Similarity and Congruence (Scooby-Doo)

scooby-doo-cartoonThe following examples come from RegentsPrep.org

Practice Problems:

Triangles 1

Triangles 2

Angles and Parallel Lines

 

Congruence – Congruent

You walk into your favorite mall and see dozens of copies of your favorite CD on sale.  All of the CDs are exactly the same size and shape.
In fact, you can probably think of many objects that are mass produced to be exactly the same size and shape.

Objects that are exactly the same size and shape are said to be congruent. 
 Congruent objects are duplicates of one another.
If two mathematical figures are congruent and you cut one figure out with a pair of scissors, it will fit perfectly on top of the other figure.

Mathematicians use the word congruent to describe geometrical figures.
— If two quadrilaterals (4 sided) are the same size and shape,
they are congruent.
— If two pentagons (5 sided) are the same size and shape,
they are congruent.
— If two polygons (any number of sides) are the same size and shape,
they are congruent.
— If two line segments are the same length (they already are the same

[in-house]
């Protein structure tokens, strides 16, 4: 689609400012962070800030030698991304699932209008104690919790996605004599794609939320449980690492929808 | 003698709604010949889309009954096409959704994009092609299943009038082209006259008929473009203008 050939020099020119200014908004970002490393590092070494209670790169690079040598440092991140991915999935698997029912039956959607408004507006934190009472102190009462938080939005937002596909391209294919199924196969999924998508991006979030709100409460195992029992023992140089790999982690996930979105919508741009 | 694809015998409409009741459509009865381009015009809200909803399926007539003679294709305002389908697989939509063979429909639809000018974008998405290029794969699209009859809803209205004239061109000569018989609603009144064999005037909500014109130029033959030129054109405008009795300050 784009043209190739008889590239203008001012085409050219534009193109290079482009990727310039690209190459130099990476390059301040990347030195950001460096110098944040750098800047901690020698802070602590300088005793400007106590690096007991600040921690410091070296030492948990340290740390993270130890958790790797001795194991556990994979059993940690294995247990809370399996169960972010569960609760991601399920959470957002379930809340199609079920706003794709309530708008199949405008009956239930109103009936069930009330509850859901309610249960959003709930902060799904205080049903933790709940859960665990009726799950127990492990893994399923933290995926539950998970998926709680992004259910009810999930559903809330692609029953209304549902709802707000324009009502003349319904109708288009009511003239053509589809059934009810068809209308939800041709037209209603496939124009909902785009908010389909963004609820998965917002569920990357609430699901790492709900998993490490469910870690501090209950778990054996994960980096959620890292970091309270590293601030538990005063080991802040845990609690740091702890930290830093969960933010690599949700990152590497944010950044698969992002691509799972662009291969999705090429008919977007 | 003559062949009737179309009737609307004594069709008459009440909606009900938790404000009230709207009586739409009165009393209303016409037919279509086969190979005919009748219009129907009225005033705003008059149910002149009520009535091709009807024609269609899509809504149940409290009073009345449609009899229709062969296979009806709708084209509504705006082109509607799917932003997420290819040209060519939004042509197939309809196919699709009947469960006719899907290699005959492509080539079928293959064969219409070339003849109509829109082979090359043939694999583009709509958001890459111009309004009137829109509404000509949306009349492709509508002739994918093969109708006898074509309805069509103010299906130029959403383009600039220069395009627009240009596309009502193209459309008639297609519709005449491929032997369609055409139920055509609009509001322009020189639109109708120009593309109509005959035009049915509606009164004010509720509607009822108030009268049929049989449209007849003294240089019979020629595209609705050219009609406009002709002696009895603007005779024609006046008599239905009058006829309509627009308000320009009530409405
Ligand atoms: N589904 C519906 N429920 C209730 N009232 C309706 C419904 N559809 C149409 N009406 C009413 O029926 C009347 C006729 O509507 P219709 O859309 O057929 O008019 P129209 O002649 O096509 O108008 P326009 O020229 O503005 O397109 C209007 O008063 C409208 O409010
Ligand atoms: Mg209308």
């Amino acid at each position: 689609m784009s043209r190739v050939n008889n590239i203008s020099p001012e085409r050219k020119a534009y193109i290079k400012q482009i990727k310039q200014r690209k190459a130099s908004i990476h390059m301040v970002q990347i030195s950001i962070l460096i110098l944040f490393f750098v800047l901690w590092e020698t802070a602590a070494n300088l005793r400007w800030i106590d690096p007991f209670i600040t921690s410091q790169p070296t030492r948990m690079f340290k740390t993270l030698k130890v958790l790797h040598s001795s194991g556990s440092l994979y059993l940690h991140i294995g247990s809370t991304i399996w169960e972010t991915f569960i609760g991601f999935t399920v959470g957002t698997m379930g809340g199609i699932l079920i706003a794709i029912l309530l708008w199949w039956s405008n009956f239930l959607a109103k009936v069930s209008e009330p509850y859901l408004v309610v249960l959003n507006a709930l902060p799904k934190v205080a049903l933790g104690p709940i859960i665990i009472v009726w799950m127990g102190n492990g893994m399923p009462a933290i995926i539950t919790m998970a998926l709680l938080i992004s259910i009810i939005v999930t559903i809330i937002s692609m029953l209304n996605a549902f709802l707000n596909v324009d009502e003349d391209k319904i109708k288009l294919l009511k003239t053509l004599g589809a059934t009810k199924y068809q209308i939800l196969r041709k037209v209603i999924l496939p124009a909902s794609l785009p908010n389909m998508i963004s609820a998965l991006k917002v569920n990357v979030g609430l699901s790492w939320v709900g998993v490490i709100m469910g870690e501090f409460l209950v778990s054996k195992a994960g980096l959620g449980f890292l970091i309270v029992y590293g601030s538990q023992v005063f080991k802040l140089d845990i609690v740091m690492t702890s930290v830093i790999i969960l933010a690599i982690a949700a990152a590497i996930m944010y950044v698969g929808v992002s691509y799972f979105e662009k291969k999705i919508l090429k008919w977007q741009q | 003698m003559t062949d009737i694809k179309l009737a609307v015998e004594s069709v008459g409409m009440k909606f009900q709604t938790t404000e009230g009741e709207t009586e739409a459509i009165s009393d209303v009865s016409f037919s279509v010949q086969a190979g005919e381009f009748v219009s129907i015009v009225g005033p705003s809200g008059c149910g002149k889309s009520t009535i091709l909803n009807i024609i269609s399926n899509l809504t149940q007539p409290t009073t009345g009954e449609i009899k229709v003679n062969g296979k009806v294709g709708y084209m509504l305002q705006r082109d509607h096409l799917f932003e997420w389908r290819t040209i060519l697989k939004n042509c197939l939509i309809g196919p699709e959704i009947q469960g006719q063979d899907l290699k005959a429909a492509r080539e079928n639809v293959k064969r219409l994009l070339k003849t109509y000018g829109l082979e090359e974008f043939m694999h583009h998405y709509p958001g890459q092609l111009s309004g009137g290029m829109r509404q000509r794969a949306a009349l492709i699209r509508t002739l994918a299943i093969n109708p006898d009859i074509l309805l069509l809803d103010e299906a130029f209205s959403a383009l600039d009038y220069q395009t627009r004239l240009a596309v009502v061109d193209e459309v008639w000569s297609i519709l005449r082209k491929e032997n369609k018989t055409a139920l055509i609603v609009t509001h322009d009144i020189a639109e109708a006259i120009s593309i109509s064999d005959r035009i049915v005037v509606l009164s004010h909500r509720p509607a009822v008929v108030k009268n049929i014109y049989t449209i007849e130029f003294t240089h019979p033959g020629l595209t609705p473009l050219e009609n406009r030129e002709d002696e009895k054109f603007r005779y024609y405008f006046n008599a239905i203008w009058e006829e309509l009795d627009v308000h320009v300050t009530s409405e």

shape), they are congruent.

 

The mathematical symbol used to denote congruent is .
The symbol is made up of two parts:
which means the same shape (similar) and
 which means the same size (equal). 

Congruent
Symbol

 

When you are looking at congruent figures, be sure to find the sides and the angles that “match up” (are in the same places) in each figure.  Sides and angles that “match up” are called corresponding sides andcorresponding angles.

  In congruent figures, these corresponding parts are also congruent.  The corresponding sides will be equal in measure (length) and that the corresponding angles will be equal in degrees.

 Latest news bulletin:
The most popular congruent figures are triangles!
 In many geometrical proofs, it may be necessary to prove that two triangles are congruent to each other.  The task may simply be to prove the triangles congruent, or it may be to use these congruent triangles to gain additional information.

When triangles are congruent and one triangle is placed on top of the other,
the sides and angles that coincide (are in the same positions) are called corresponding parts.

Example: